WTO agreements will shape government policy
There is plenty to ponder about the implications of the outcomes of MC12 on India. How they’ll play out over the next few years and shape government policy and negotiation stances will be important to watch
The 12th Ministerial Conference of the World Trade Organization (WTO), or MC12, raised questions about the ability of its members to arrive at decisions. Five years ago, the institution was left without a work programme as the 11th conference in Buenos Aires failed. Therefore, when MC12 arrived at a set of outcomes, the mood was one of celebration. However, it is essential to analyse the outcomes for assessing their implications for India.
In the wake of Covid-19, India joined hands with one of its traditional allies, South Africa, to ensure access and affordability of vaccines, therapeutics, and other necessary treatment. In October 2020, the two countries tabled a proposal seeking temporary waiver from the implementation, application, and enforcement of four forms of intellectual property rights (IPRs), namely, patents, copyright, industrial designs and protection of undisclosed information or trade secrets. This proposal was co-sponsored by 63 other members and supported by almost two-thirds of WTO’s membership. Waiving of IPRs and freeing vaccines and medicines from the monopoly control of Big Pharma could facilitate vaccine production in developing countries, which would have, in turn, improved affordability of these products. The fact that over 80% of people in low-income countries are yet to receive their first vaccine shot speaks about the significance of this initiative.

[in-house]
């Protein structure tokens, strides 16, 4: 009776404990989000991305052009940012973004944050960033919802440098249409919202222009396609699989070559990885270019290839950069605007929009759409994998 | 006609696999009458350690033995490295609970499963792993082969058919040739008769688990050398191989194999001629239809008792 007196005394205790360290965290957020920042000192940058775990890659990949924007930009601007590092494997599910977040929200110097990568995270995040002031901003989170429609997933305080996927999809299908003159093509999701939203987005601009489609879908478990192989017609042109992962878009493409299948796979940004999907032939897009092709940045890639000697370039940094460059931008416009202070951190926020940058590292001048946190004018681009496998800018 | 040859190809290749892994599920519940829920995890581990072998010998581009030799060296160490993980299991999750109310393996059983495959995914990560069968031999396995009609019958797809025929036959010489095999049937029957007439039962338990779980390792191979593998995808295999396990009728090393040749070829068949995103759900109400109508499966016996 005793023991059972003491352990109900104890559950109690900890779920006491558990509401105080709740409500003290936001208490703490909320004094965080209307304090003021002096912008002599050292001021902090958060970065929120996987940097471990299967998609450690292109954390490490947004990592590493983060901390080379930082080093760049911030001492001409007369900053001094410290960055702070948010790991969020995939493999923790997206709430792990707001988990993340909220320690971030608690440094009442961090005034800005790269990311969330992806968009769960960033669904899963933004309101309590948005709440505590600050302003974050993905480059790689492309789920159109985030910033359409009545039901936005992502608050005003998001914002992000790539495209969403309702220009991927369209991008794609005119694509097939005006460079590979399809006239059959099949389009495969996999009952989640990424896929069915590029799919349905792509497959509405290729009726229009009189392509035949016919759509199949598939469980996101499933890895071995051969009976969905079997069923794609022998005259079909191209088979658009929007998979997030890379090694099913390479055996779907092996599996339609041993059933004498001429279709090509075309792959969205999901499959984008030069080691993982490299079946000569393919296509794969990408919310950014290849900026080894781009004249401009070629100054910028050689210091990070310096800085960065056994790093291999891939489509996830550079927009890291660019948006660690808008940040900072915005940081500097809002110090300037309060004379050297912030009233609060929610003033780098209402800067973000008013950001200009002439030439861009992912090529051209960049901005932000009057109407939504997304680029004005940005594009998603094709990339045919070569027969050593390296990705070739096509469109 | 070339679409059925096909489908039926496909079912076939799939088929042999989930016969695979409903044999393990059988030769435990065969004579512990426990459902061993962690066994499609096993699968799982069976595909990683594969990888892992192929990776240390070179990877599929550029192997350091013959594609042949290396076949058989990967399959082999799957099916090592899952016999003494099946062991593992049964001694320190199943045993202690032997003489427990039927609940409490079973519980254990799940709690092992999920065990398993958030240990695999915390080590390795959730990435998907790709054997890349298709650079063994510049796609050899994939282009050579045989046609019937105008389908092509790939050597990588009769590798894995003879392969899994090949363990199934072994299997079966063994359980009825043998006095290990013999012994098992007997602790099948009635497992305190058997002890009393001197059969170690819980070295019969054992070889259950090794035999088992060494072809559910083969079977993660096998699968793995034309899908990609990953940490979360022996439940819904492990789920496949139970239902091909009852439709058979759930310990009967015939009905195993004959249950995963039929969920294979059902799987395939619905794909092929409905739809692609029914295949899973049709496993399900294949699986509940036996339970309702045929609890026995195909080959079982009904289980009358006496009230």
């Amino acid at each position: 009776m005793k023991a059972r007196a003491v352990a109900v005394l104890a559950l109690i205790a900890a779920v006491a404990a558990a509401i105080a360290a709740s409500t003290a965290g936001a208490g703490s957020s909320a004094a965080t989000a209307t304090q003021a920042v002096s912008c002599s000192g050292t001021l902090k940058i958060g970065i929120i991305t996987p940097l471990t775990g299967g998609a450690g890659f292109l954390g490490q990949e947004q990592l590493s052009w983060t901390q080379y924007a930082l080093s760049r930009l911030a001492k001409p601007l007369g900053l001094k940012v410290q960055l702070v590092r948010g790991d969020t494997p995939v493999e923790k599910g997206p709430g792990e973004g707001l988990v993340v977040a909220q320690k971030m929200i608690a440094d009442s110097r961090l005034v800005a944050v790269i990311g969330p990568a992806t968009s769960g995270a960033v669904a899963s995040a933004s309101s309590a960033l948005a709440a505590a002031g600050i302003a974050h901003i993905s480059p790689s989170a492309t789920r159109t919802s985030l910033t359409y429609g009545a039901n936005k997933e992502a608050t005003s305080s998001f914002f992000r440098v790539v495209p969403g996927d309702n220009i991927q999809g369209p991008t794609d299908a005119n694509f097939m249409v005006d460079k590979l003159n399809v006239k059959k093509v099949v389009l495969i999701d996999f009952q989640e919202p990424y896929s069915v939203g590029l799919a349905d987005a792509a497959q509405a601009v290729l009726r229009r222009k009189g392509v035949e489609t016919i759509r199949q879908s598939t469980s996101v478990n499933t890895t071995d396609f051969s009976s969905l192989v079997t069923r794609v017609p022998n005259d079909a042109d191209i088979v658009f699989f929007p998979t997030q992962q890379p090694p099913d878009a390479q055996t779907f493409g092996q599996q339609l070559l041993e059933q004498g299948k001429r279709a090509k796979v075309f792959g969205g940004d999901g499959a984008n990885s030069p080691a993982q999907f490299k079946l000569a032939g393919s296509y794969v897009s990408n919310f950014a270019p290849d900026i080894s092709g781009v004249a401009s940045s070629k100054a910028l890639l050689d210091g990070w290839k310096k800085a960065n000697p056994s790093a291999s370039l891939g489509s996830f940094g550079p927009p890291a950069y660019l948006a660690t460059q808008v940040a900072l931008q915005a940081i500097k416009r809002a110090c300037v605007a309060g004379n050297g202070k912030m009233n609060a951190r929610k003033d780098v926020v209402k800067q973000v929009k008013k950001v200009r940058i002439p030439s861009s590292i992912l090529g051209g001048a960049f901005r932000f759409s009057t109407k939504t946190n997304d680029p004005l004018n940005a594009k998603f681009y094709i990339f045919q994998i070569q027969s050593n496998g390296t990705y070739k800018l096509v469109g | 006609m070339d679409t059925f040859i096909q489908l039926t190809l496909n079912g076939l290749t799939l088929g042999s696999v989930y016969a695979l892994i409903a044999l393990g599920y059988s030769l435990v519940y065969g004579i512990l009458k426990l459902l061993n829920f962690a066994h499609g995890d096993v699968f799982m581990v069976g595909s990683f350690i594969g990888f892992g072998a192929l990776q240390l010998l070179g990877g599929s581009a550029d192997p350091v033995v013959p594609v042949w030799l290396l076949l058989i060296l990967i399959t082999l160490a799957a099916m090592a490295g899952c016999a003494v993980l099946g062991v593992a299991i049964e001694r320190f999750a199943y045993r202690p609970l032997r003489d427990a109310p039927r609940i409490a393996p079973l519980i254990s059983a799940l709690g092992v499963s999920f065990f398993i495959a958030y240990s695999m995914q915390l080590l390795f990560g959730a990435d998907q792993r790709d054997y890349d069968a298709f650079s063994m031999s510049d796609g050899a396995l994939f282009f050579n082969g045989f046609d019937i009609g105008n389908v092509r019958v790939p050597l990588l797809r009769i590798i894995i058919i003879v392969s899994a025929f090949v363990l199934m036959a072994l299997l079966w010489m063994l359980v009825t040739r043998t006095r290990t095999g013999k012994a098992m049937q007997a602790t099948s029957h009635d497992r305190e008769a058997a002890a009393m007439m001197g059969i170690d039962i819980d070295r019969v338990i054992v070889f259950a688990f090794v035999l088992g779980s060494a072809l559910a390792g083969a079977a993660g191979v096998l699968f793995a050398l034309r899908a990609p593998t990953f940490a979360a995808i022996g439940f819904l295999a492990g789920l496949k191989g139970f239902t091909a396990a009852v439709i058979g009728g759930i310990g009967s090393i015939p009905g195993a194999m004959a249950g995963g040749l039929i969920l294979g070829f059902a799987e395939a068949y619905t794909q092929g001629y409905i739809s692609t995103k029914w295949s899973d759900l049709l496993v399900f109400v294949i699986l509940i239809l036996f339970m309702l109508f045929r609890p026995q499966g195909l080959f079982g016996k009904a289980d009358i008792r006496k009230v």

This proposal was co-sponsored by 63 other members and supported by almost two-thirds of WTO members. Waiving of IPRs and freeing vaccines and medicines from the monopoly control of Big Pharma could facilitate production in developing countries, which would have, in turn, improved affordability of these products.
However, at the end of MC12, ministers did not endorse this proposal; instead, they recommended that WTO members issue compulsory licences (CLs) for increasing production of patented vaccines. Two aspects of this outcome are significant: One, there is no mention of any other form of IPR identified by the proponents of the waiver proposal, and two, therapeutics and other treatments are excluded for the time being.
It should be pointed out that it was the European Union (EU) that first proposed CLs in July 2021, countering the India-South Africa proposal. Surprisingly, this proposal was legitimised earlier this year through an informal process of consultations, involving the United States, and curiously, the two original proponents of the waiver. It is not clear why India joined the so-called Quad to effectively back the EU proposal and, in the process, undermine its own waiver proposal. The EU’s proposal was not offering any additional benefits as the 2001 Doha Declaration on the TRIPS Agreement and Public Health had agreed that WTO members can grant CLs to address public health emergencies.